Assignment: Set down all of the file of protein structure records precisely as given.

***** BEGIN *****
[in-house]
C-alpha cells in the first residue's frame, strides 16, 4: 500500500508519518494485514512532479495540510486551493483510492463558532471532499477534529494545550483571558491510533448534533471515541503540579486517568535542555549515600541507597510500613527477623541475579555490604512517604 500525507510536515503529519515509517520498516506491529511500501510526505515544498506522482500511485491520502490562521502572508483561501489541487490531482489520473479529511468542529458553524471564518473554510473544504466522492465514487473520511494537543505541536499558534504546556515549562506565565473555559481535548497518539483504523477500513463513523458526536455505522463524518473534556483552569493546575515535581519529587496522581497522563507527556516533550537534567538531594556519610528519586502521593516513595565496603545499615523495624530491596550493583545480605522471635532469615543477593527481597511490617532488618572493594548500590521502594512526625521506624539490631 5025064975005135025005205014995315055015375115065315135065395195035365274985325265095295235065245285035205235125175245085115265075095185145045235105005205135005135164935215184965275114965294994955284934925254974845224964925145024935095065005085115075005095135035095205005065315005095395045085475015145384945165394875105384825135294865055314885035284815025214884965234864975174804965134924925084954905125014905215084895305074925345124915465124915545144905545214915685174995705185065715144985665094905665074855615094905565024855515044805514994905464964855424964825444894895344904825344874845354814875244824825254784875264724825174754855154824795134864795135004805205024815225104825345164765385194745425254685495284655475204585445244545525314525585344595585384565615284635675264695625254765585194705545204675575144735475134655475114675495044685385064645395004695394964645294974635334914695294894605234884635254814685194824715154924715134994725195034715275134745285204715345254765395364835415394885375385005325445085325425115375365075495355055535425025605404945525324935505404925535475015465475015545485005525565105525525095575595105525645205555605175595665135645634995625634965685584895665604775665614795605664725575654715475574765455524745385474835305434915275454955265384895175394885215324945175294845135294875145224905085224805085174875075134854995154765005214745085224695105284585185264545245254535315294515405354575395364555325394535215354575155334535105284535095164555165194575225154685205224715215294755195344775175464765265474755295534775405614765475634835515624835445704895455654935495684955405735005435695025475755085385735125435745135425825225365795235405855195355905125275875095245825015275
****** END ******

[in-house]
C-alpha cells in the first residue's frame, strides 16, 4: 500500500508519518494485514512532479495540510486551493483510492463558532471532499477534529494545550483571558491510533448534533471515541503540579486517568535542555549515600541507597510500613527477623541475579555490604512517604 500525507510536515503529519515509517520498516506491529511500501510526505515544498506522482500511485491520502490562521502572508483561501489541487490531482489520473479529511468542529458553524471564518473554510473544504466522492465514487473520511494537543505541536499558534504546556515549562506565565473555559481535548497518539483504523477500513463513523458526536455505522463524518473534556483552569493546575515535581519529587496522581497522563507527556516533550537534567538531594556519610528519586502521593516513595565496603545499615523495624530491596550493583545480605522471635532469615543477593527481597511490617532488618572493594548500590521502594512526625521506624539490631 5025064975005135025005205014995315055015375115065315135065395195035365274985325265095295235065245285035205235125175245085115265075095185145045235105005205135005135164935215184965275114965294994955284934925254974845224964925145024935095065005085115075005095135035095205005065315005095395045085475015145384945165394875105384825135294865055314885035284815025214884965234864975174804965134924925084954905125014905215084895305074925345124915465124915545144905545214915685174995705185065715144985665094905665074855615094905565024855515044805514994905464964855424964825444894895344904825344874845354814875244824825254784875264724825174754855154824795134864795135004805205024815225104825345164765385194745425254685495284655475204585445244545525314525585344595585384565615284635675264695625254765585194705545204675575144735475134655475114675495044685385064645395004695394964645294974635334914695294894605234884635254814685194824715154924715134994725195034715275134745285204715345254765395364835415394885375385005325445085325425115375365075495355055535425025605404945525324935505404925535475015465475015545485005525565105525525095575595105525645205555605175595665135645634995625634965685584895665604775665614795605664725575654715475574765455524745385474835305434915275454955265384895175394885215324945175294845135294875145224905085224805085174875075134854995154765005214745085224695105284585185264545245254535315294515405354575395364555325394535215354575155334535105284535095164555165194575225154685205224715215294755195344775175464765265474755295534775405614765475634835515624835445704895455654935495684955405735005435695025475755085385735125435745135425825225365795235405855195355905125275875095245825015275